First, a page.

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Causes Of Sleep Problems You May Not Have Considered If You Have Environmental Illnesses

Woman with sleep problems
Sleep problems are common among the general population but particularly so among those suffering from 'environmental', or 'invisible', illnesses such as chronic fatigue syndrome (ME/CFS), fibromyalgia (FMS) and multiple chemical sensitivity (MCS). Everyone will be familiar with common causes of insomnia and poor sleep quality such as consumption of stimulants like caffeine (coffee, tea, soda/fizzy drinks) and psychological factors such as work or relationship stresses. For those suffering from environmental illnesses there may be other less obvious contributors to sleep problems, however.   Hypoglycaemia Hypoglycaemia, or low blood sugar, is frequantly experienced by those suffering from environmental illnesses and is exacerbated by a diet that contains significant amounts of foods containing sugar or refined carbohydrates e.g. candy/sweets, chocolate, white bread, white pasta, white rice, baked goods, fast food. When levels of blood sugar (glucose) drop too low or too rapidly it is the brain that is affected first since it...
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11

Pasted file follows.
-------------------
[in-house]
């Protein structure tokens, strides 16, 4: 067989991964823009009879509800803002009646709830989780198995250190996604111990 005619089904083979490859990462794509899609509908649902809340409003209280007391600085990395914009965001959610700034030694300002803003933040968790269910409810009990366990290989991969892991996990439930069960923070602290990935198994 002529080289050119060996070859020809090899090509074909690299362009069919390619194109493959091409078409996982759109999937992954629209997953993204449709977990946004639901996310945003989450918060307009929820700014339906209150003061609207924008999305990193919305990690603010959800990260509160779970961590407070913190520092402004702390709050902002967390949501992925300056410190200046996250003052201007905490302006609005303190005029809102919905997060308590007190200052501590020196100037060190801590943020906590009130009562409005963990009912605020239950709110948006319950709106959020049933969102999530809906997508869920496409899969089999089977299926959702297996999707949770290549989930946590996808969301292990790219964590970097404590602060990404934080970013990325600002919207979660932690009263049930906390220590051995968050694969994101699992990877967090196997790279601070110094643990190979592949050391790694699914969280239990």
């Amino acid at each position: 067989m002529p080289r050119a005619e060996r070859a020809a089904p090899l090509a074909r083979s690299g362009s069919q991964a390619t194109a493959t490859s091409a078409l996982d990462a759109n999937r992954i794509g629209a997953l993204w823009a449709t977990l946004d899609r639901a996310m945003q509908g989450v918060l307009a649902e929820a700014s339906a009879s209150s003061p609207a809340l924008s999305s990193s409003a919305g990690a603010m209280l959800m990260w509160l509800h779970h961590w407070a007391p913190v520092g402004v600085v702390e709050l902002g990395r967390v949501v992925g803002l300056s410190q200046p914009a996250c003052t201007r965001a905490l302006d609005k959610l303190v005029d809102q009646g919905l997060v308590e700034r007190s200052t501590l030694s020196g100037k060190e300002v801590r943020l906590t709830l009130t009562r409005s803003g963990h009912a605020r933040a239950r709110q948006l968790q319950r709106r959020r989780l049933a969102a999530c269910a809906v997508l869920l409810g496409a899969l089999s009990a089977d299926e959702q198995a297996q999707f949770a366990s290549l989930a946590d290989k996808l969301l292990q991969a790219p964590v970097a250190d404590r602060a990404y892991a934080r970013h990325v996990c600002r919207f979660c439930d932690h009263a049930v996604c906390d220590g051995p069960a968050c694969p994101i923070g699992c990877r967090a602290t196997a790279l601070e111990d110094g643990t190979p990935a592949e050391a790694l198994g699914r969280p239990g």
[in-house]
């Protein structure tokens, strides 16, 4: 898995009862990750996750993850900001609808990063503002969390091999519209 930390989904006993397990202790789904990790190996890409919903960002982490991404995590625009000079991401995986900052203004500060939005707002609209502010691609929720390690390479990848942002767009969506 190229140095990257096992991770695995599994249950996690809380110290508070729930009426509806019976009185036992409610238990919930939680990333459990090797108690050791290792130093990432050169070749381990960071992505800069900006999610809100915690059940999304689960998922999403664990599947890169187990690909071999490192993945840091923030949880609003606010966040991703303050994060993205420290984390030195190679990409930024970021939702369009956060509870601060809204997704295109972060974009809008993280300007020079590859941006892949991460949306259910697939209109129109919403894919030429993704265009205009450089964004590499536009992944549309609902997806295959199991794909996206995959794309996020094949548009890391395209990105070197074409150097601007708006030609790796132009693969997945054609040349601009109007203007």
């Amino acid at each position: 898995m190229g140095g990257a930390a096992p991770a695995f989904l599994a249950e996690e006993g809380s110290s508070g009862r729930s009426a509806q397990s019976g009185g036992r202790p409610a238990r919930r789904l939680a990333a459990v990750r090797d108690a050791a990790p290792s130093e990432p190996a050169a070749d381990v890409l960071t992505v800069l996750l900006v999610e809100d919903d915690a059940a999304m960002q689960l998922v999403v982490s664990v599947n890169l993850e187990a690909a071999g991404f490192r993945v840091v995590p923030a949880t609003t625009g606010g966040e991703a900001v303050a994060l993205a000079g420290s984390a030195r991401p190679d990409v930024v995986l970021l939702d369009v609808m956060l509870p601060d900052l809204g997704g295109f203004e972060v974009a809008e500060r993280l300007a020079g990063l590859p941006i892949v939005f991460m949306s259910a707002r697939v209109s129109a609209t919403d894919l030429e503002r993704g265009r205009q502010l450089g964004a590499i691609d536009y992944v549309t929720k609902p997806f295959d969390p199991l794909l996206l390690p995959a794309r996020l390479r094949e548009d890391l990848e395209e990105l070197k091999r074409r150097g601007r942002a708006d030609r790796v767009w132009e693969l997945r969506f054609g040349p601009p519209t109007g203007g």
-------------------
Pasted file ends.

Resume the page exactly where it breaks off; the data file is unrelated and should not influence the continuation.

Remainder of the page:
May
0
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Salt water as effective as antibacterial wipes

Bacteria
I stumbled across an interesting snippet in a science magazine the other day about a study conducted by researchers at the University of Alberta, Canada. The scientists had observed that hospital staff habitually give surfaces only a single quick wipe with antibacterial products in order to disinfect them. They wondered if the number of wipes was important for bugs to be successfully removed from surfaces. The main results themselves are interesting because it was found that one wipe is not enough and that in fact, three wipes is optimal to properly disinfect surfaces and equipment. What is also interesting however, particularly to those of us affected by environmental illnesses, is the finding that if wiping a surface three times a simple saline solution (salt water) is as effective at removing nasty bugs as the antibacterial wipes, sanitizers and other products impregnated with chemical disinfectants such as triclosan. These products have...
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09
May
0
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Epidemiology of autism - its been a busy few days

One of the 'hot' topics of autism research is the question of 'how many people present with an autism spectrum condition'? I don't have the answer by the way, but there are a few recent papers which seem to be pointing at a few interesting figures. Indeed the last week or so has been an interesting time for those with an interest in the epidemiology of autism. First there was the findings from a UK study looking at the prevalence of autism spectrum conditions in an adult population (16 years +). The paper abstract can be viewed here but the paper summary: (1) an initial autism traits screening questionnaire was completed by nearly 7,500 participants; (2) 618 participants were invited for a more detailed follow-up interview; (3) the weighted prevalence of autism spectrum disorder (ASD) in adults was estimated to be 9.8 per 1,000 (approaching 1% of the population); (4) none of those diagnosed with an ASD...